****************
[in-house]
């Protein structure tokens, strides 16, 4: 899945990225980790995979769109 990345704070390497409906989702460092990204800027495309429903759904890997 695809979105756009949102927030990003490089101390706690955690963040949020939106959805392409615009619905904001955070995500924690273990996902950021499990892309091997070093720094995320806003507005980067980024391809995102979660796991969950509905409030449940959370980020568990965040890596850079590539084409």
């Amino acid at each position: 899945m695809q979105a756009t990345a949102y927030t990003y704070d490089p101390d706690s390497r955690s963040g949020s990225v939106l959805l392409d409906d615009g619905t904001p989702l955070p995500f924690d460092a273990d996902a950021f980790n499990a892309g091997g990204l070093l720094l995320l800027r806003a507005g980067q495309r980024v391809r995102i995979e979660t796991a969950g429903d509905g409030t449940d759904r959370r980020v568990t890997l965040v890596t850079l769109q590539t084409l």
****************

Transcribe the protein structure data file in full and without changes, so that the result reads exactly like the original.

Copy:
[in-house]
């Protein structure tokens, strides 16, 4: 899945990225980790995979769109 990345704070390497409906989702460092990204800027495309429903759904890997 695809979105756009949102927030990003490089101390706690955690963040949020939106959805392409615009619905904001955070995500924690273990996902950021499990892309091997070093720094995320806003507005980067980024391809995102979660796991969950509905409030449940959370980020568990965040890596850079590539084409």
């Amino acid at each position: 899945m695809q979105a756009t990345a949102y927030t990003y704070d490089p101390d706690s390497r955690s963040g949020s990225v939106l959805l392409d409906d615009g619905t904001p989702l955070p995500f924690d460092a273990d996902a950021f980790n499990a892309g091997g990204l070093l720094l995320l800027r806003a507005g980067q495309r980024v391809r995102i995979e979660t796991a969950g429903d509905g409030t449940d759904r959370r980020v568990t890997l965040v890596t850079l769109q590539t084409l």